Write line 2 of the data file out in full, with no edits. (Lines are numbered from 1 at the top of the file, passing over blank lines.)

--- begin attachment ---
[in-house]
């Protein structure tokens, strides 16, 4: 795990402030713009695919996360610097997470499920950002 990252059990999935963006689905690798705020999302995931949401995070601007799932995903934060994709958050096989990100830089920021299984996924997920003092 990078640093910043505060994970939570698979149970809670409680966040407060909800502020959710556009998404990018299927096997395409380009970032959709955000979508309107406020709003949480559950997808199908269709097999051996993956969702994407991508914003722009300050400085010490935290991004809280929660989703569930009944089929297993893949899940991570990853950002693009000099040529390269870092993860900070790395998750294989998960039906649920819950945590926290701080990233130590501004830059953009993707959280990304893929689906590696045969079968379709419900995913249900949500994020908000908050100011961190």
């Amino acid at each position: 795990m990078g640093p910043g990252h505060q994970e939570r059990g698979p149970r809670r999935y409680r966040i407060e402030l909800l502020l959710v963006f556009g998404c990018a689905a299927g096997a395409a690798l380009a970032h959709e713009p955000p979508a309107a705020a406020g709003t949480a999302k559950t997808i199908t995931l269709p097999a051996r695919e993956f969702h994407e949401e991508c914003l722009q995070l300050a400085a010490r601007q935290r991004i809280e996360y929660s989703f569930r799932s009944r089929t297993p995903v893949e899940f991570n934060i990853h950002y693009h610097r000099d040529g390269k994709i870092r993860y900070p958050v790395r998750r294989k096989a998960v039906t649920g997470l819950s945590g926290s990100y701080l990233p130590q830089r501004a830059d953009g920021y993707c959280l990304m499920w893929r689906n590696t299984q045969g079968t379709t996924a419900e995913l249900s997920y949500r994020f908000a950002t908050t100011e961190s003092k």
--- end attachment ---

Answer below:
């Protein structure tokens, strides 16, 4: 795990402030713009695919996360610097997470499920950002 990252059990999935963006689905690798705020999302995931949401995070601007799932995903934060994709958050096989990100830089920021299984996924997920003092 990078640093910043505060994970939570698979149970809670409680966040407060909800502020959710556009998404990018299927096997395409380009970032959709955000979508309107406020709003949480559950997808199908269709097999051996993956969702994407991508914003722009300050400085010490935290991004809280929660989703569930009944089929297993893949899940991570990853950002693009000099040529390269870092993860900070790395998750294989998960039906649920819950945590926290701080990233130590501004830059953009993707959280990304893929689906590696045969079968379709419900995913249900949500994020908000908050100011961190």